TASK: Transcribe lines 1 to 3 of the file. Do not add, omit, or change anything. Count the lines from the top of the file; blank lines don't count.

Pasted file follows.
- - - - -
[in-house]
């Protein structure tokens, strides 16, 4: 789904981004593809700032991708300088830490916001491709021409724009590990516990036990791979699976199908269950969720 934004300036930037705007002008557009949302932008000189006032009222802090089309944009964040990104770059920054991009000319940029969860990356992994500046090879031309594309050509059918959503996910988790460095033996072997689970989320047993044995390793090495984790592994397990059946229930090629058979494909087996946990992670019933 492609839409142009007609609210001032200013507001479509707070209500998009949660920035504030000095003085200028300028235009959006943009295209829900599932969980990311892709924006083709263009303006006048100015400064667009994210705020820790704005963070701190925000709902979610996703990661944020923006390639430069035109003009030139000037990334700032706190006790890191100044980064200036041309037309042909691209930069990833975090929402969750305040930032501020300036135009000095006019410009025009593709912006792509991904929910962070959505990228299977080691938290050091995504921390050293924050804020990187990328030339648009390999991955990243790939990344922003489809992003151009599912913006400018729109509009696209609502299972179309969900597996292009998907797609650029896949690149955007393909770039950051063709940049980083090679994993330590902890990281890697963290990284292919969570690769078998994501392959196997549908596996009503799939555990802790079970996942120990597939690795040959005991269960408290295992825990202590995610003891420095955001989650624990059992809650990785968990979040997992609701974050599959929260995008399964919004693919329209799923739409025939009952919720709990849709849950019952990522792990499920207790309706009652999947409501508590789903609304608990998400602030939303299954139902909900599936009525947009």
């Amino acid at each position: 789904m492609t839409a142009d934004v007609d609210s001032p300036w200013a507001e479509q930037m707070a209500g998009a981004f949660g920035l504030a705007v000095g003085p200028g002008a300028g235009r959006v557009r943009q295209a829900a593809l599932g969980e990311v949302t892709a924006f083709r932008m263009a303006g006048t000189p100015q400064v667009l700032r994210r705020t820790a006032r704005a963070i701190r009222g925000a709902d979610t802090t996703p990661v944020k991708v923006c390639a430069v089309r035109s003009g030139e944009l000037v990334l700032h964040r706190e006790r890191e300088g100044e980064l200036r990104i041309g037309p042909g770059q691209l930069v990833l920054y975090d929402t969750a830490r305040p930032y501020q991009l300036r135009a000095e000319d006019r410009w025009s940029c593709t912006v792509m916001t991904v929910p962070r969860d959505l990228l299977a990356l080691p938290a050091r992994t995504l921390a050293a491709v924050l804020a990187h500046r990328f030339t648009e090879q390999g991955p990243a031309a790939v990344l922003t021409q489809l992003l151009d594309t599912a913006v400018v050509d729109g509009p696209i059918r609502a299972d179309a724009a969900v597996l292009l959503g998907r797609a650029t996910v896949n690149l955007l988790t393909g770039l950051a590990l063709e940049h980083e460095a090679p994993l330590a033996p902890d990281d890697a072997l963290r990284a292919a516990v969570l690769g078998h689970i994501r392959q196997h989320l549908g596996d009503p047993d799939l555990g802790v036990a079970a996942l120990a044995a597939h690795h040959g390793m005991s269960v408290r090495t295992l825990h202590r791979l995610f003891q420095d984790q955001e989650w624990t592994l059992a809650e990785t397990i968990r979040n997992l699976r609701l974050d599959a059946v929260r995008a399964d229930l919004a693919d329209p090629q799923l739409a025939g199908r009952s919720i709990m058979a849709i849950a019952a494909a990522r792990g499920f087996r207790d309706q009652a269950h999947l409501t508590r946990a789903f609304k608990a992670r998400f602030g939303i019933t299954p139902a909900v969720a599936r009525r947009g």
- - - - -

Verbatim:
[in-house]
């Protein structure tokens, strides 16, 4: 789904981004593809700032991708300088830490916001491709021409724009590990516990036990791979699976199908269950969720 934004300036930037705007002008557009949302932008000189006032009222802090089309944009964040990104770059920054991009000319940029969860990356992994500046090879031309594309050509059918959503996910988790460095033996072997689970989320047993044995390793090495984790592994397990059946229930090629058979494909087996946990992670019933 492609839409142009007609609210001032200013507001479509707070209500998009949660920035504030000095003085200028300028235009959006943009295209829900599932969980990311892709924006083709263009303006006048100015400064667009994210705020820790704005963070701190925000709902979610996703990661944020923006390639430069035109003009030139000037990334700032706190006790890191100044980064200036041309037309042909691209930069990833975090929402969750305040930032501020300036135009000095006019410009025009593709912006792509991904929910962070959505990228299977080691938290050091995504921390050293924050804020990187990328030339648009390999991955990243790939990344922003489809992003151009599912913006400018729109509009696209609502299972179309969900597996292009998907797609650029896949690149955007393909770039950051063709940049980083090679994993330590902890990281890697963290990284292919969570690769078998994501392959196997549908596996009503799939555990802790079970996942120990597939690795040959005991269960408290295992825990202590995610003891420095955001989650624990059992809650990785968990979040997992609701974050599959929260995008399964919004693919329209799923739409025939009952919720709990849709849950019952990522792990499920207790309706009652999947409501508590789903609304608990998400602030939303299954139902909900599936009525947009």
């Amino acid at each position: 789904m492609t839409a142009d934004v007609d609210s001032p300036w200013a507001e479509q930037m707070a209500g998009a981004f949660g920035l504030a705007v000095g003085p200028g002008a300028g235009r959006v557009r943009q295209a829900a593809l599932g969980e990311v949302t892709a924006f083709r932008m263009a303006g006048t000189p100015q400064v667009l700032r994210r705020t820790a006032r704005a963070i701190r009222g925000a709902d979610t802090t996703p990661v944020k991708v923006c390639a430069v089309r035109s003009g030139e944009l000037v990334l700032h964040r706190e006790r890191e300088g100044e980064l200036r990104i041309g037309p042909g770059q691209l930069v990833l920054y975090d929402t969750a830490r305040p930032y501020q991009l300036r135009a000095e000319d006019r410009w025009s940029c593709t912006v792509m916001t991904v929910p962070r969860d959505l990228l299977a990356l080691p938290a050091r992994t995504l921390a050293a491709v924050l804020a990187h500046r990328f030339t648009e090879q390999g991955p990243a031309a790939v990344l922003t021409q489809l992003l151009d594309t599912a913006v400018v050509d729109g509009p696209i059918r609502a299972d179309a724009a969900v597996l292009l959503g998907r797609a650029t996910v896949n690149l955007l988790t393909g770039l950051a590990l063709e940049h980083e460095a090679p994993l330590a033996p902890d990281d890697a072997l963290r990284a292919a516990v969570l690769g078998h689970i994501r392959q196997h989320l549908g596996d009503p047993d799939l555990g802790v036990a079970a996942l120990a044995a597939h690795h040959g390793m005991s269960v408290r090495t295992l825990h202590r791979l995610f003891q420095d984790q955001e989650w624990t592994l059992a809650e990785t397990i968990r979040n997992l699976r609701l974050d599959a059946v929260r995008a399964d229930l919004a693919d329209p090629q799923l739409a025939g199908r009952s919720i709990m058979a849709i849950a019952a494909a990522r792990g499920f087996r207790d309706q009652a269950h999947l409501t508590r946990a789903f609304k608990a992670r998400f602030g939303i019933t299954p139902a909900v969720a599936r009525r947009g």